In a year which has seen Swedish d-beat and crust vets like Victims and Martyrdöd return to the fray in formidable form, it’s perhaps fitting that the spotlight falls on Scandinavia’s emerging hardcore troupes too. Rich Holmes caught up with Snake Tongue, a five-piece who, after some bumps along the road, are now putting the pedal to the metal.
“We can only try to do our take on this type of music. It would be ridiculous to see ourselves as reinventors of d-beat or hardcore or anything at all. It’s all been done before.” Niklas Thorgren, guitarist with fast rising Swedish quintet Snake Tongue, gets straight to the point when assessing his band’s style of caustic HC. “We want to make music that we like and that makes us evolve.”
Yet the Linköping act have proved, over the course of two releases, that their homeland’s ability to churn out incendiary discore/crust acts hasn’t diminished, even if they don’t feel tied to that legacy.
Indeed, No Escape No Excuse, the four tracker released earlier this year, gave the international hardcore scene quite a jolt. Drawing on the violent intensity of Swedish d-beat legends such as Skitsystem, Disfear and Martyrdöd and marrying that with US hardcore and crust (the band cite Converge, Trap Them and His Hero Is Gone has key influences), No Escape No Excuse, is a bleak, apocalyptic record which leaves a lasting dent.
Lyrically, it is more personal and introspective compared to its predecessor, debut album Raptor’s Breath. And the EP is also noticeably rawer than Snake Tongue’s first full length (which was mixed by Converge’s Kurt Ballou, no less).
“Not that we were displeased with the sound on Raptor’s Breath, but it was a little on the polished side,” suggests six stringer Fredrik Petersson. “We wanted a meaner approach, so we decided to try and make the sound dirtier to enhance the aggressive side of the whole thing.”
Drummer Fredrik Dure adds: “We wanted to get back to where we came from in some way, though we all come from different musical backgrounds and vary in musical preferences. But we all like the idea of a dirty, raw and dark landscape for the new songs.
“There were many line-up changes since the release of Raptor’s Breath, and No Escape No Excuse feels like a restart or a rebuilding of the sound, but still keeps the creative spirit of the music in a more raw direction.”
The shifts in personnel have included Dure replacing Samuel Enocsson, who departed in 2016 and bassist Viktor Levin joining on bass, following the exit of founding member Martin Shukevich.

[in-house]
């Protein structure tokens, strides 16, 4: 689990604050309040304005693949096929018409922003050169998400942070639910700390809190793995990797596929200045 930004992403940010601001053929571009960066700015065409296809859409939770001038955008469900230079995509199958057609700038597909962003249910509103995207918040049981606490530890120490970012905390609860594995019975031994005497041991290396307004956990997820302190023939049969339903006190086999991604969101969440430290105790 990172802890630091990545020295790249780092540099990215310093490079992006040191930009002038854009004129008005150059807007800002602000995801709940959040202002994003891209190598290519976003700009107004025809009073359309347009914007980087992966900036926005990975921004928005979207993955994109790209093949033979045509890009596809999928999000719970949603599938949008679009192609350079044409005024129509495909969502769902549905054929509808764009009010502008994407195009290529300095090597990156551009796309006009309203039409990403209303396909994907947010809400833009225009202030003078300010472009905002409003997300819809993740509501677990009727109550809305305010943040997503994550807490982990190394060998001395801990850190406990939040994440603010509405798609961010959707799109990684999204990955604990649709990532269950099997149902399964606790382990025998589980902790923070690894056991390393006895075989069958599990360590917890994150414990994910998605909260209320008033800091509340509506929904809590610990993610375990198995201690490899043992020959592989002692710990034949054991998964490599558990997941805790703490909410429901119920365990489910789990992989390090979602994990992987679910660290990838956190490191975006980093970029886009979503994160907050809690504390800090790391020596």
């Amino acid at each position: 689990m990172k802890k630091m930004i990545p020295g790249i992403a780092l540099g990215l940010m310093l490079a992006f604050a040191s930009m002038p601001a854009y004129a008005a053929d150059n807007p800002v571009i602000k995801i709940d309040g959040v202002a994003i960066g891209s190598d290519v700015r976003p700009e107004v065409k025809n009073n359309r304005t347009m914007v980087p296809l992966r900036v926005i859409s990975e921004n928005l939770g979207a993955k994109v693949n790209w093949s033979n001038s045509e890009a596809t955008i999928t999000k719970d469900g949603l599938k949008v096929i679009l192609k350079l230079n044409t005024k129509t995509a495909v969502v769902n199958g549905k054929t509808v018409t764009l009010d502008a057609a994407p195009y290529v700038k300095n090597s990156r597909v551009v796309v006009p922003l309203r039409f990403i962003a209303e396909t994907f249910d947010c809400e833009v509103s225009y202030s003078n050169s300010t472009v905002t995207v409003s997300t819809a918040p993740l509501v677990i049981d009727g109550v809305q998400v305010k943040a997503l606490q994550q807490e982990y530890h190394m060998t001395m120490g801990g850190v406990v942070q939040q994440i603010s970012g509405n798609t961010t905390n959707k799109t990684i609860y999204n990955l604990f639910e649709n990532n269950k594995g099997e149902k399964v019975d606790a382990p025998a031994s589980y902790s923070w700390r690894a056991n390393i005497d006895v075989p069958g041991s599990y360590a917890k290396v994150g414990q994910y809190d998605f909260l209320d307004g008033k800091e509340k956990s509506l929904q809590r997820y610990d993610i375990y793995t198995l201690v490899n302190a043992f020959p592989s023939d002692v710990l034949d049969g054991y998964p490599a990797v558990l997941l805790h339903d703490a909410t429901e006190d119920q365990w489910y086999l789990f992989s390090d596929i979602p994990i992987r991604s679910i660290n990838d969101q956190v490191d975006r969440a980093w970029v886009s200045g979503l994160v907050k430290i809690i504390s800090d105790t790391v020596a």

But this disruption hasn’t held Snake Tongue back. Far from it, according to Petersson…
“The thing is that these changes made the group more democratic and we’ve got closer on a personal level,” the guitarist reveals. “We’re a really solid gang now and the chemistry is just great. Good dynamics makes for great music!
“At the present time we have a really good gang and it’s always a blast. Everyone has their say and there is a really positive vibe. It’s the strongest line up we have ever had!”
That ‘gang’ will shortly be hitting the road for a slew of European dates. And an “even darker” follow-up to No Escape No Excuse is already in gestation.
“We are writing songs as we speak, and have a bunch in stock,” Petersson reveals. “Sound-wise I think you will see an evolvement again but it’s hard in advance to say exactly how. Musically you will definitely recognise that it’s Snake Tongue you are dealing with…but probably with some twists.”
Dure adds: “The EP is like a foundation for the new songs, but we try to challenge ourselves in the way we create. The main thing is to avoid repetition but still keep some kind of common thread.
“We also like to experiment with our influences that are not straight d-beat and throw them in the mix, you might hear some of it on Dystopian Slumber, for example. But you can still expect some elements from Raptor’s Breath in the new material.
“The overall ambition is to take Snake Tongue as far as we can, before we run out of inspiration.”
Thorgren signs off: “I sure hope we don’t run out of inspiration any time soon! But if and when we do, I hope we at least have the decency to quit.
“In the meantime our aim is to make the next Snake Tongue album into something memorable that doesn’t sound like anything you’ve heard before. Or if not, then like everything you have heard before, only better…!”
No Escape No Excuse is out now on The Sign Records.